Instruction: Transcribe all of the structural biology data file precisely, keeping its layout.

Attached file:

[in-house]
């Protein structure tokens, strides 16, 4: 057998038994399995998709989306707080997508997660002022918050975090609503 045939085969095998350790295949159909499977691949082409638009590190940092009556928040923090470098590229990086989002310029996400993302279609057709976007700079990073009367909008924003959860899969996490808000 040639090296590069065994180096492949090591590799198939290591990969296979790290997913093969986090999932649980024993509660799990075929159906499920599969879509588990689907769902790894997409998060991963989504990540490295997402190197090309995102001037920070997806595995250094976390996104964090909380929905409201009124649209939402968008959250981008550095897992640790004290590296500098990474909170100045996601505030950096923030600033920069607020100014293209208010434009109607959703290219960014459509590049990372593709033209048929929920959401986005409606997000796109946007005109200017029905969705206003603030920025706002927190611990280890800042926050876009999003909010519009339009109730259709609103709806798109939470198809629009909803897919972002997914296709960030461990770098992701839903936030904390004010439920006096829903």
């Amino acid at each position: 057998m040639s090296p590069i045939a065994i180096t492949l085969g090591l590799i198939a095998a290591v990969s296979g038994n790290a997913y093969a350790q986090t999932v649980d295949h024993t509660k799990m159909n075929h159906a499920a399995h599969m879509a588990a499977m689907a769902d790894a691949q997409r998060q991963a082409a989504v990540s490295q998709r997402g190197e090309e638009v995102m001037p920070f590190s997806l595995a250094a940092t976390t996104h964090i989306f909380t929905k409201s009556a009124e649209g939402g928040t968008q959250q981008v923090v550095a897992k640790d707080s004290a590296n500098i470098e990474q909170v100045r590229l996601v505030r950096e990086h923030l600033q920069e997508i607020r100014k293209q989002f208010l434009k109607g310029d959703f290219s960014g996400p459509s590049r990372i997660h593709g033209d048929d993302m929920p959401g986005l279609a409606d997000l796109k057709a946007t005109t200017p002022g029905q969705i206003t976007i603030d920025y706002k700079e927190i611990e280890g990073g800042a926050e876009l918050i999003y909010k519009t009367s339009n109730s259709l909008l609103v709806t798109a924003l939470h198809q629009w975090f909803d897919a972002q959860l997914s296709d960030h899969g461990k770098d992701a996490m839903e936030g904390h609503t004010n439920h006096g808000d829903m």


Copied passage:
[in-house]
């Protein structure tokens, strides 16, 4: 057998038994399995998709989306707080997508997660002022918050975090609503 045939085969095998350790295949159909499977691949082409638009590190940092009556928040923090470098590229990086989002310029996400993302279609057709976007700079990073009367909008924003959860899969996490808000 040639090296590069065994180096492949090591590799198939290591990969296979790290997913093969986090999932649980024993509660799990075929159906499920599969879509588990689907769902790894997409998060991963989504990540490295997402190197090309995102001037920070997806595995250094976390996104964090909380929905409201009124649209939402968008959250981008550095897992640790004290590296500098990474909170100045996601505030950096923030600033920069607020100014293209208010434009109607959703290219960014459509590049990372593709033209048929929920959401986005409606997000796109946007005109200017029905969705206003603030920025706002927190611990280890800042926050876009999003909010519009339009109730259709609103709806798109939470198809629009909803897919972002997914296709960030461990770098992701839903936030904390004010439920006096829903």
């Amino acid at each position: 057998m040639s090296p590069i045939a065994i180096t492949l085969g090591l590799i198939a095998a290591v990969s296979g038994n790290a997913y093969a350790q986090t999932v649980d295949h024993t509660k799990m159909n075929h159906a499920a399995h599969m879509a588990a499977m689907a769902d790894a691949q997409r998060q991963a082409a989504v990540s490295q998709r997402g190197e090309e638009v995102m001037p920070f590190s997806l595995a250094a940092t976390t996104h964090i989306f909380t929905k409201s009556a009124e649209g939402g928040t968008q959250q981008v923090v550095a897992k640790d707080s004290a590296n500098i470098e990474q909170v100045r590229l996601v505030r950096e990086h923030l600033q920069e997508i607020r100014k293209q989002f208010l434009k109607g310029d959703f290219s960014g996400p459509s590049r990372i997660h593709g033209d048929d993302m929920p959401g986005l279609a409606d997000l796109k057709a946007t005109t200017p002022g029905q969705i206003t976007i603030d920025y706002k700079e927190i611990e280890g990073g800042a926050e876009l918050i999003y909010k519009t009367s339009n109730s259709l909008l609103v709806t798109a924003l939470h198809q629009w975090f909803d897919a972002q959860l997914s296709d960030h899969g461990k770098d992701a996490m839903e936030g904390h609503t004010n439920h006096g808000d829903m």